by Jean Baptiste Molière English verse by Timothy Mooney
One Act. Estimated Running Time 25 minutes.
5 Male, 2 Female, 7 Total.

Setting: Single Exterior Setting.

World Premiere Production Available

Cast, Set Details

5 Male, 2 Female, 7 Total

GORGIBUS, Lucille’s father
VALERE, in love with Lucille
SGANARELLE, Valere’s servant
GROS-RENE, Gorgibus’ servant
LUCILLE, Gorgibus’ daughter
SABINE, her cousin

Single Exterior Setting: Outside the home of Gorgibus, with balcony.


Bourgeois Gentleman

The Flying Doctor

Scene Four




Your servant, Sir. I’m thrilled you’re so inclined

To see my daughter, who’s so very ill.

I place my hope in all your learned skill.



Hippocrates says, seconded by Galen,

Whose arguments, persuasive and unfailing,

Quite demonstrate that man of ill condition

Is one who lacks a healthy disposition.

You’re right to trust me to this heavy mission

For I’m the world’s most capable physician.

No one precedes, no saint or sinner’ll …

Not animal, vegetable, mineral.



I thrill to know, Sir, of your expertise.



No common doctor am I, if you please.

All other doctors are, in my opinion,

Pretenders not approaching my dominion.

My talents are unique and most peculiar

With insights with which I could quickly school your

Dull doctors who but barely trammel dreck,

Who know selamalec, selamelec,

Rodrigue, as-tu du cœur?” Signor Si! Signor!

Per omina saecula saeculor … um.

(Going to take GORGIBUS pulse.)

But let me see …



                        Not him! It is his daughter!



No matter, I might just as well have caught her

Condition with a study of the father,

For we would well know if we would but bother,

The sire and the brood are but as one

And illness of the daughter or the son

Is known through change the father is enduring.

If I might have a sample of her urine?

To check contamination of her bile?



Sabine go have Lucile fill a vial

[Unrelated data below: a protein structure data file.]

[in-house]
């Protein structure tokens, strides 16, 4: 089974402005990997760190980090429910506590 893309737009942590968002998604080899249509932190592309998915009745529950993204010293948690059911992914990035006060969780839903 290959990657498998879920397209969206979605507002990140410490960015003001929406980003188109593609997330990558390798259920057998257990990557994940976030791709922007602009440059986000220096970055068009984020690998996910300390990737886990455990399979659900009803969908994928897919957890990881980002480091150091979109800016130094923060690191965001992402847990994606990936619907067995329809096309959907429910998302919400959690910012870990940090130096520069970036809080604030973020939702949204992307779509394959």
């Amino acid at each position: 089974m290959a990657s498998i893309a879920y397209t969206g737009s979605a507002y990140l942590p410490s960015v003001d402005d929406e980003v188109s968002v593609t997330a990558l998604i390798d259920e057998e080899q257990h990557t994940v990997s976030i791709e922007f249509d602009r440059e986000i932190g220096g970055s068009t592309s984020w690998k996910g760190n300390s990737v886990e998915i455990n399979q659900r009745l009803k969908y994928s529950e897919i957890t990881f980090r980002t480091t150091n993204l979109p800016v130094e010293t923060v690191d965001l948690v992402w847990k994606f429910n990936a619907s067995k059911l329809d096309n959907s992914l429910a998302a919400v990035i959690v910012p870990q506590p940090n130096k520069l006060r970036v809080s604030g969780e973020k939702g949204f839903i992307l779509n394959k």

So that the doctor, here might test her urine.


(SABINE exits.)


GORGIBUS (Continued.)

I fear, Sir, that these ills may be ensuring
That ere too long my daughter will be dead.


Ah! You must keep such notions from her head!

She’s not allowed to die in her condition

Without securing, first, the right prescription.


(SABINE returns.)


SGANARELLE (Continued.)

This urine shows a heat; an inflammation

The product of a warm preoccupation

A gentle luster; not a bad bouquet. (HE drinks the “urine.”)

You know, it’s not so bad. It is okay.



What’s that! Oh, my, good sir, you haven’t swallowed… ?



Of course! I know some doctors long have followed

The custom that to look at it’s enough

And yet, until you’ve tasted of the stuff,

The patient’s state cannot be known for sure.

And yet, I must insist she make some more.

What you provided was too wee a sample, see,

And I must recommend she pee more amply.


SABINE (Exiting and returning.)

She had great difficulty making this!


SGANARELLE (Drinking again.)

She suffers from an insufficient piss!

Go back again; inform the daughter thusly:

That she must urinate more copiously.


(SABINE exits.)



If from all patients such a pee were had,

To be a doctor might not be so bad.


SABINE (Returning.)

This is all of the pee she might squeeze out;

I hope that this time, it might ease your doubt.



Oh, Monsieur Gorgibus, such a disgrace!

I see this will be quite a heavy case!

Your daughter makes naught but a piddling drizzle,

And such a case of daughter’s diddling pizzle

Points me toward the cure to mend her, thusly,

Whereby she urinates more generously.